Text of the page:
I sell pins protesting the just-elected president at the holiday bazaar. Whatever you call the stage of grief where all you can do is smash bottle caps flat and glue his screaming face with a red line through it in the center and a craft store pin to the back, that’s where I am. I don’t care if buyers wear them or throw them away or in a drawer or in the washer or mail them to a Republican aunt as a spiteful stocking stuffer, all of which they promise to do, I just have to make them, and sell them alongside my other handmade junk and sourdough bread and tortillas, alongside the other housewives who want to believe we’re artists a couple times a year. Some of us are, and some of us just have a lot of kinds of glue and time on our hands. We paint and glue and ferment our hearts out for pocket change, and every time we count our cash over cocktails, we’re surprised at how much time went into this and how little we have to show for it.
The bazaar is held in the same building where we vote, the community center where, two weeks earlier, I’d sat with the rest of the election board—another gathering of underemployed local women—and watched our phones with building horror as presidential results rolled westward. Our precinct is a cliché little smattering of white greenie-commie-hippies in the woods, and between this and Alaska’s position on the globe, voting here in a national election demonstrates a commitment more to process than outcome.
Blue dot, red ocean, time zones against us, and a guaranteed cookie for every voter.
Half the year this ugly old building is the closest thing to a public place we’ve got. The community center walls are carpeted in brown, and decades-old water stains the ceiling. It’s a utilitarian room that tries to be nothing more than an enclosed heated space, nothing less. And on bazaar day, it’s hot and crowded, kids stripped down to t-shirts and sweats and darting between legs, husbands of a certain age clustered by the door with cookie crumbs in their beards. It warms my heart and makes me want to scream and I do it every year.
I display the pins in a little wooden bowl, not centered on my assigned table but not hidden. A man I don’t know asks about the bread and later I see his wife whispering to him, and maybe she points, and they don’t buy bread and I tell myself I don’t care but I’ve got the same lame want for people to like me, still. A ten year old keeps circling back to touch the pins and smile to herself, says she wants one for her dad, and finally brings money and pockets the thing like a joke between them.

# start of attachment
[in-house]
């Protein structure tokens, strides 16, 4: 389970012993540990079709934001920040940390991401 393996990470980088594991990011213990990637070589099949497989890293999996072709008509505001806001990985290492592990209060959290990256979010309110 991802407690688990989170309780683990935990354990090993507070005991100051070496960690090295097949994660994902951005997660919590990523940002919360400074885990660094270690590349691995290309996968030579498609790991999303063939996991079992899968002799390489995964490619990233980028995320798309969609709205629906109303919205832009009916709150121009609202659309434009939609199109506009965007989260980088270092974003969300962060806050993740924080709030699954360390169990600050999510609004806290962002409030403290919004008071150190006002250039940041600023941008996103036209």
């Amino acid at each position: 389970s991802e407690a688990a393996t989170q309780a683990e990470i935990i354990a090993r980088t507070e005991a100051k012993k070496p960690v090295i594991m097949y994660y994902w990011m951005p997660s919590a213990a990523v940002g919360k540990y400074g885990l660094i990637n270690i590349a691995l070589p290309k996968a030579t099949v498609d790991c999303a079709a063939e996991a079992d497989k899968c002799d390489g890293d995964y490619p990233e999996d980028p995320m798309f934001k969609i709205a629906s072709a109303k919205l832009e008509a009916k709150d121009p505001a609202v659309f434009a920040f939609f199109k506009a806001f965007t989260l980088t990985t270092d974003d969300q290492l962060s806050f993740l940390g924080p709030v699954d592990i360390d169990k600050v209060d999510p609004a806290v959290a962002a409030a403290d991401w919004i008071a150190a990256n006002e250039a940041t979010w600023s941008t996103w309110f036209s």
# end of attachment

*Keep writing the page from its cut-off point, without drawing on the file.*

People start to linger. A neighbor tells me her gay coworker just bought his first gun. She says it like she’s surprised. A woman who lives outside this little blue dot says she’s afraid to even go to the post office, because “we’ve always known, but now we know the numbers.” It starts to feel like my table is a damn confessional: “I heard the n-word in town,” they tell me, their white ears still burning. “I’ve been through two boxes of wine in ten days.” At least you can break down boxes, I offer, not like a winter’s worth of beer bottles, the caps saved up for my “art.”
A German woman I know from ladies-only dice games and her part-time job at the gas station approaches, her eyes locked with mine from a distance. She reaches across the table, grabs a fistful of pins and pushes twenty dollars into my hand. She leans in, shakes her fist. “We have our experience with people like these.”
I feel a chill. She keeps looking at me. “You do,” I say. “You do.”
I add her money to the rest, sell the last of the tortillas, a few pieces of jewelry, write her words in the margins of the paper where I’m tracking sales. Later, I’ll add up seven and ten dollar sales, count out the cash, and think of her eyes, unblinking.
Erica Watson lives and writes on the boundary of Denali National Park, Alaska. Her work has appeared most recently in terrain.org, ROAR Feminist, and Edible Alaska. Read more at ericawatson.wordpress.com.